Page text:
Nutrilite Review

Nutrilite Review (New 2020): A Fancy Vitamin Supplement or a Highly Effective One?

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Nutrilite Review 

Nutrilite is an organic vitamin and mineral supplement that dates back as far as the 1930s. The supplement's concept stems from observations of the role of vitamins and nutrients that are used in traditional Chinese medicines and their impacts on the general health of the population.

Many alterations have taken place since the supplement's origin and the form that is marketed today was introduced in 2007. But Nutrilite is still just a vitamin and mineral supplement. The pertinent question is: Why should we care?

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Shop shelves are crammed full of all kinds of vitamin supplements; Nutrilite does not occupy a market position with any unique selling points. The use of the ‘organic’ buzz-word doesn’t give any added validity to the product. We’re going take a further look into Nutrilite to decipher its success as one of the longest surviving nutritional supplements.

What is Nutrilite?

“The best of nature; the best of science”.

Nutrilite claims to be the “world’s best-selling brand of vitamins and dietary supplements” according to the market researcher Euromonitor. Amway, the current distributor of Nutrilite, is a behemoth global giant.

The supplement line features a combination of vitamins, mineral, and phytonutrients from over 170 different plant-based sources.The product delivers a blend of 12 vitamins, 10 minerals and 20 fruit and vegetable concentrate that aim to provide broad antioxidant protection.

Nutrilite’s branding and advertising focuses heavily on its naturally-sourced ingredients and organic production, with claims that the brand works to “grow, harvest and process plants on their own organic farm”. Nutrilite states that they certify their farms to meet the standard required by top quality sustainable organic farms worldwide.

Does it Work?

As ever, the correct answer is: it depends on what you want from it.

This product is a multivitamin, and other than providing you with micronutrients that your diet might not already be providing you with, what else can we expect it to do?

As a vitamin supplement, Nutrilite does have a large appeal. Most of the dosing is 100-150% of your daily intake, which is a major plus point as so many vitamins on the market are under-dosed and it’s great to see doses that are generally consistent.

The only nutrients that don’t hit 100% are:

  • Calcium
  • Iron
  • Phosphorous
  • Magnesium
  • Molybdenum

We’ve got some reservations as calcium and Iron are two of the most important supplementary compounds in the diet [1]. However, it is possible that this is to compensate for the fact that iron overdose can cause serious health problems while calcium consumption is generally only mildly-deficient in the modern diet.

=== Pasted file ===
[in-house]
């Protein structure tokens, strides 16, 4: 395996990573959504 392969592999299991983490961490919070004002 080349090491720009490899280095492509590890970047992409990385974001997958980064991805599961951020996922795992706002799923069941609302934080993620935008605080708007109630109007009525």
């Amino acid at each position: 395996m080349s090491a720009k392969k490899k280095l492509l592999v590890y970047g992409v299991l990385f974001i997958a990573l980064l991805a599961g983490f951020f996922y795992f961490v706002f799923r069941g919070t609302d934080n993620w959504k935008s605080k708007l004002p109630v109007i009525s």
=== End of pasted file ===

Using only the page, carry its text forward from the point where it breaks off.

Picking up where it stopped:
It’s never bad to supplement your diet with multivitamins to prevent yourself from developing an inadvertent deficiency. With that said, if you are coming up seriously short on your essential micronutrients, it might be time to rethink your diet as a whole. There should be nothing stopping you from obtaining sufficient quantities of everything that your body needs from the food you are eating.

Although the organic aspects of Nutrilite don’t add any significant health benefits for the consumer, it isn’t necessarily a bad thing. The less processed, artificially synthesized products you can put into your body the better.

Plus, if the farming guidelines that Nutrilite’s manufacturers claim to use are truly as good as they sound (and are closely adhered too), this product might have a better impact on the environment.

False Claims

One issue that is worth highlighting is a repeated trend of Nutrilite being pulled from the market for short durations of time over its history of distribution due to false sales claims.

The FDA has become involved and actively seized shipments of Nutrilite on numerous occasions on the grounds that the administration believes that the product booklet and packaging was making false claims that the supplement would cure various diseases, while another FDA reports suggest their products are at high-risk of Arsenic tainting [2].

This is obviously not correct based on the discussion of ingredients so far. While there are indisputable health benefits to consuming enough vitamins and minerals, including the prevention of many common deficiency-driven diseases, Nutrilite isn’t going to cure anything.

To reiterate, Nutrilite is only a multivitamin, and its benefits, over and above eating a well-balanced diet, are nominal [3].